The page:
Reviewed by Doug Horton. Like many fight simulation enthusiasts, I began the hobby using a small inexpensive joystick as my only controller. The joystick was connected to now obsolete computer though a game port connection, which is also obsolete. Later, I moved to a yoke system with built-in throttle, prop, and mixture levers.
When I began private pilot training, I added rudder pedals and finally disabled the “auto-rudder” setting I’d used for many years. These controls provided sufficient realism at the time, but later, I changed my yoke and pedals to newer designs that are quite similar to the controls in the real Cessna 182 aircraft I fly and own with four other partners.
Having visited several “advanced” flight simulator users over the 23 years I’ve been in the hobby, I’ve seen several home cockpits, and I’ve known that there were “professional quality” controls that are specially designed emulate controls in airliners.
This review features an example of this category, and it’s the GoFlight NG 737 Yoke System, which was introduced in mid-2013. GoFlight is well known in the community for making professional-quality controls and modules for flight simulation.
Oblique view of GoFlight GF-Pro yoke system
According to GoFlight, the GF-Pro Yoke System is built with precision manufacturing to ensure the most authentic flight among desk top yoke systems. The product includes a sturdy cast aluminum yoke handle, and the chassis is constructed with heavy-duty steel sheet metal. Both the yoke and its chassis are finished with a long lasting powder coat, and interior components are manufactured by GoFlight or sourced locally in Oregon. As usual, the yoke system is connected to the user’s computer by a furnished USB cable.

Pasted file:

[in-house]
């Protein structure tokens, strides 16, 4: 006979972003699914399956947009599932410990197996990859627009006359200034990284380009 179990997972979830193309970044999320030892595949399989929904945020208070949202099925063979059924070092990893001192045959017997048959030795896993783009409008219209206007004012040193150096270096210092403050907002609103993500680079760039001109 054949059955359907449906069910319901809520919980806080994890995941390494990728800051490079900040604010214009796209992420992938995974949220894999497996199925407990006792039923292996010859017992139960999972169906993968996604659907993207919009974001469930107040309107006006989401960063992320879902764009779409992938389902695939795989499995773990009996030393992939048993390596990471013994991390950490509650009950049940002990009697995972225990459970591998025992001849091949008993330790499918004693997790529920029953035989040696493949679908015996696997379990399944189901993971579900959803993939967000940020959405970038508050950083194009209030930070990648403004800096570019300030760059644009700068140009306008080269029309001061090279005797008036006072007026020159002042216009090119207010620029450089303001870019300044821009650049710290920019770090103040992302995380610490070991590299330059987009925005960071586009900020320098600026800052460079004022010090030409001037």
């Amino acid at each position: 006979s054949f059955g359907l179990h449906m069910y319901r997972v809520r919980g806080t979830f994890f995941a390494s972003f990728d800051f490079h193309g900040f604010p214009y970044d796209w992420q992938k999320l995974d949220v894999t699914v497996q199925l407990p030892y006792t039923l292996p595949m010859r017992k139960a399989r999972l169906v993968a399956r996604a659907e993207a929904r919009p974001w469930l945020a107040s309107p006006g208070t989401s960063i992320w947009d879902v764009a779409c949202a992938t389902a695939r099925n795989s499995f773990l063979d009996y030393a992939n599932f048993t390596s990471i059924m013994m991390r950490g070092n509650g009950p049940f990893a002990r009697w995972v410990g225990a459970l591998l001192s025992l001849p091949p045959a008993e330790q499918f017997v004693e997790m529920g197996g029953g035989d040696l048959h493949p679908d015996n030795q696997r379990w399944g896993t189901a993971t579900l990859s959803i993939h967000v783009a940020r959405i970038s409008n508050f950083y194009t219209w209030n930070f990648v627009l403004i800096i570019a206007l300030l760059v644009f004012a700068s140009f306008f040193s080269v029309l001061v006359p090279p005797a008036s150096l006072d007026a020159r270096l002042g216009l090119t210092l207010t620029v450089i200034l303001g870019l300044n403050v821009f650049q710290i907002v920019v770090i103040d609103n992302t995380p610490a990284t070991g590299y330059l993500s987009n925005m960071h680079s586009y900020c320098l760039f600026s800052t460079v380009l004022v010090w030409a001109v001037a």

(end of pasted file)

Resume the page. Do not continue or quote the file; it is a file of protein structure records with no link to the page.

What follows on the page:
Front view of GoFlight GF-Pro yoke system
The yoke handle is modeled to match a real Boeing 737 NG yoke, including two identical bi-directional spring-centered switches in the left handle. GoFlight recommends that these two switches be programmed for pitch trim and view selection, or the user’s choice of other functions. The left handle also includes a small, thumb-operated hat switch, which is designed for its usual flight simulation function of eight-point view selection in 2D cockpit or panning in virtual cockpit mode.
Left handle, with two 2-way switches, right-facing switch, and trigger switch (not visible)
The button switch on the right side of the left handle is realistically suggested for the “disengage autopilot” function, which is shown as “Autopilot master (on/off)” in the FSX/Controls/Buttons/ assignments list.
On the back sides of both the left and right handles, there are identical trigger switches, which are wired in parallel. These are recommended to be programmed as microphone press-to-talk switches, though again, it’s the user’s choice.
Right handle with Thumb Joystick for controlling the user’s mouse cursor
The right handle also includes what would intuitively be the main hat switch. When I tried it before reading the Manual, I noticed that the mouse cursor was jumping around the screen. I was surprised to learn that it’s called a “Thumb Joystick” for controlling your mouse.